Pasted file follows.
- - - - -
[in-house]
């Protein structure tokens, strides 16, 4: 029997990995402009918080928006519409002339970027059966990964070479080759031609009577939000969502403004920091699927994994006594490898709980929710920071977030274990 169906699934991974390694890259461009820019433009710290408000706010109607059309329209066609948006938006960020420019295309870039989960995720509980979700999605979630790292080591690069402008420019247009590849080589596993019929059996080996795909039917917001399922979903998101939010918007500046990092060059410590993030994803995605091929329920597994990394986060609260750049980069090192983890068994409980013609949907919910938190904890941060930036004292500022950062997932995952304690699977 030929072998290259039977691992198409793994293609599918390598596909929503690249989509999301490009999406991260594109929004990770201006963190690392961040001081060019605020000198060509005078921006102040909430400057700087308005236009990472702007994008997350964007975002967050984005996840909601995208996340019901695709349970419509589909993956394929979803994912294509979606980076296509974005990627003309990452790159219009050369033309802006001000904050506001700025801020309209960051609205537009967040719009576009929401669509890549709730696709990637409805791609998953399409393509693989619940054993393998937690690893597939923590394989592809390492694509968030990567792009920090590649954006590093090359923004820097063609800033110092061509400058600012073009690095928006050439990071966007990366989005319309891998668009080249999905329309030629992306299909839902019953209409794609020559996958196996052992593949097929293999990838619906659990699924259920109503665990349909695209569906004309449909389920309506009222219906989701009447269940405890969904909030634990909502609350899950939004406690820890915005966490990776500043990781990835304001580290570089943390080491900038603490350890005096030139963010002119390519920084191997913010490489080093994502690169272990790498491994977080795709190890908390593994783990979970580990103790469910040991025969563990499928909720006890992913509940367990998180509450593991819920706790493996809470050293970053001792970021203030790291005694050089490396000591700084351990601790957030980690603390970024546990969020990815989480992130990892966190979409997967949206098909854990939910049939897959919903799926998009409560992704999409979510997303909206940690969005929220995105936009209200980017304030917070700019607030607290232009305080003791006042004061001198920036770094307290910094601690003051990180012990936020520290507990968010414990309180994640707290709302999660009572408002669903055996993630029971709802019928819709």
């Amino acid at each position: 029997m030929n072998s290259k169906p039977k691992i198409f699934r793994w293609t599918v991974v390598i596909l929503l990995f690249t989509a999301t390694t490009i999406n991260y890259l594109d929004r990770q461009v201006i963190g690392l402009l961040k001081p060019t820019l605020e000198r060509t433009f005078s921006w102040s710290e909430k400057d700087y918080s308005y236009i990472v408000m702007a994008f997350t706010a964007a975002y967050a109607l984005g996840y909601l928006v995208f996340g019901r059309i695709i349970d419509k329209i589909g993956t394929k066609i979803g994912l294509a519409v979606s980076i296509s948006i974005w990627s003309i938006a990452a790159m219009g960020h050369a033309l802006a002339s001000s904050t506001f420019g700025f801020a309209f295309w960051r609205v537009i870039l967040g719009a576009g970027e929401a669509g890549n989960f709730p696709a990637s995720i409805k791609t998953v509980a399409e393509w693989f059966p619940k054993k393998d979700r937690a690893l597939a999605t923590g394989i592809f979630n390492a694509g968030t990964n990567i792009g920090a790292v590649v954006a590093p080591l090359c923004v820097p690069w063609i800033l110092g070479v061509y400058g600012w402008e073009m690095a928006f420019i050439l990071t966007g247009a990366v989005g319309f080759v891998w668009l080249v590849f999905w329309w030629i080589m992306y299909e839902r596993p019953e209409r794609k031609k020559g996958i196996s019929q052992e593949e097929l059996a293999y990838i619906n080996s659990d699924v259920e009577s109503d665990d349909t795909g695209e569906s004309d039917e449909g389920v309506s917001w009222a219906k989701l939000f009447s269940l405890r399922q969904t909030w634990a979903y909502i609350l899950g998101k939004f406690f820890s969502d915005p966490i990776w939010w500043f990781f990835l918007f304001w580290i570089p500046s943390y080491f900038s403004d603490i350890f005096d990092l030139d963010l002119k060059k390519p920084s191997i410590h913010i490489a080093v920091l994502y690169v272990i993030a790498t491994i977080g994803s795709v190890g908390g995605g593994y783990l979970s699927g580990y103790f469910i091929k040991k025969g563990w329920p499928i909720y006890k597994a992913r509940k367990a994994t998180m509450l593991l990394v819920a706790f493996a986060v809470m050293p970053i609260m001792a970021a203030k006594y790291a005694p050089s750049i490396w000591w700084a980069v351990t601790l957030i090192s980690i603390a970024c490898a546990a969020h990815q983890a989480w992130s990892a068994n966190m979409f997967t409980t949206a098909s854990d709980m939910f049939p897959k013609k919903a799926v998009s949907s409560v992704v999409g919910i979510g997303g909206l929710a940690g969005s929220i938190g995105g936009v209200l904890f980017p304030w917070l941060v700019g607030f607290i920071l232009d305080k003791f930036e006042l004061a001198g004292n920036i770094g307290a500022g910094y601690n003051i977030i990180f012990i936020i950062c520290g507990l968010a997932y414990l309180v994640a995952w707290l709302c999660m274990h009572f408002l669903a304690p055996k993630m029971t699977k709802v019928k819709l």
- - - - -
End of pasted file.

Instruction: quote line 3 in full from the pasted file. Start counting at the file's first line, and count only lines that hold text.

């Amino acid at each position: 029997m030929n072998s290259k169906p039977k691992i198409f699934r793994w293609t599918v991974v390598i596909l929503l990995f690249t989509a999301t390694t490009i999406n991260y890259l594109d929004r990770q461009v201006i963190g690392l402009l961040k001081p060019t820019l605020e000198r060509t433009f005078s921006w102040s710290e909430k400057d700087y918080s308005y236009i990472v408000m702007a994008f997350t706010a964007a975002y967050a109607l984005g996840y909601l928006v995208f996340g019901r059309i695709i349970d419509k329209i589909g993956t394929k066609i979803g994912l294509a519409v979606s980076i296509s948006i974005w990627s003309i938006a990452a790159m219009g960020h050369a033309l802006a002339s001000s904050t506001f420019g700025f801020a309209f295309w960051r609205v537009i870039l967040g719009a576009g970027e929401a669509g890549n989960f709730p696709a990637s995720i409805k791609t998953v509980a399409e393509w693989f059966p619940k054993k393998d979700r937690a690893l597939a999605t923590g394989i592809f979630n390492a694509g968030t990964n990567i792009g920090a790292v590649v954006a590093p080591l090359c923004v820097p690069w063609i800033l110092g070479v061509y400058g600012w402008e073009m690095a928006f420019i050439l990071t966007g247009a990366v989005g319309f080759v891998w668009l080249v590849f999905w329309w030629i080589m992306y299909e839902r596993p019953e209409r794609k031609k020559g996958i196996s019929q052992e593949e097929l059996a293999y990838i619906n080996s659990d699924v259920e009577s109503d665990d349909t795909g695209e569906s004309d039917e449909g389920v309506s917001w009222a219906k989701l939000f009447s269940l405890r399922q969904t909030w634990a979903y909502i609350l899950g998101k939004f406690f820890s969502d915005p966490i990776w939010w500043f990781f990835l918007f304001w580290i570089p500046s943390y080491f900038s403004d603490i350890f005096d990092l030139d963010l002119k060059k390519p920084s191997i410590h913010i490489a080093v920091l994502y690169v272990i993030a790498t491994i977080g994803s795709v190890g908390g995605g593994y783990l979970s699927g580990y103790f469910i091929k040991k025969g563990w329920p499928i909720y006890k597994a992913r509940k367990a994994t998180m509450l593991l990394v819920a706790f493996a986060v809470m050293p970053i609260m001792a970021a203030k006594y790291a005694p050089s750049i490396w000591w700084a980069v351990t601790l957030i090192s980690i603390a970024c490898a546990a969020h990815q983890a989480w992130s990892a068994n966190m979409f997967t409980t949206a098909s854990d709980m939910f049939p897959k013609k919903a799926v998009s949907s409560v992704v999409g919910i979510g997303g909206l929710a940690g969005s929220i938190g995105g936009v209200l904890f980017p304030w917070l941060v700019g607030f607290i920071l232009d305080k003791f930036e006042l004061a001198g004292n920036i770094g307290a500022g910094y601690n003051i977030i990180f012990i936020i950062c520290g507990l968010a997932y414990l309180v994640a995952w707290l709302c999660m274990h009572f408002l669903a304690p055996k993630m029971t699977k709802v019928k819709l």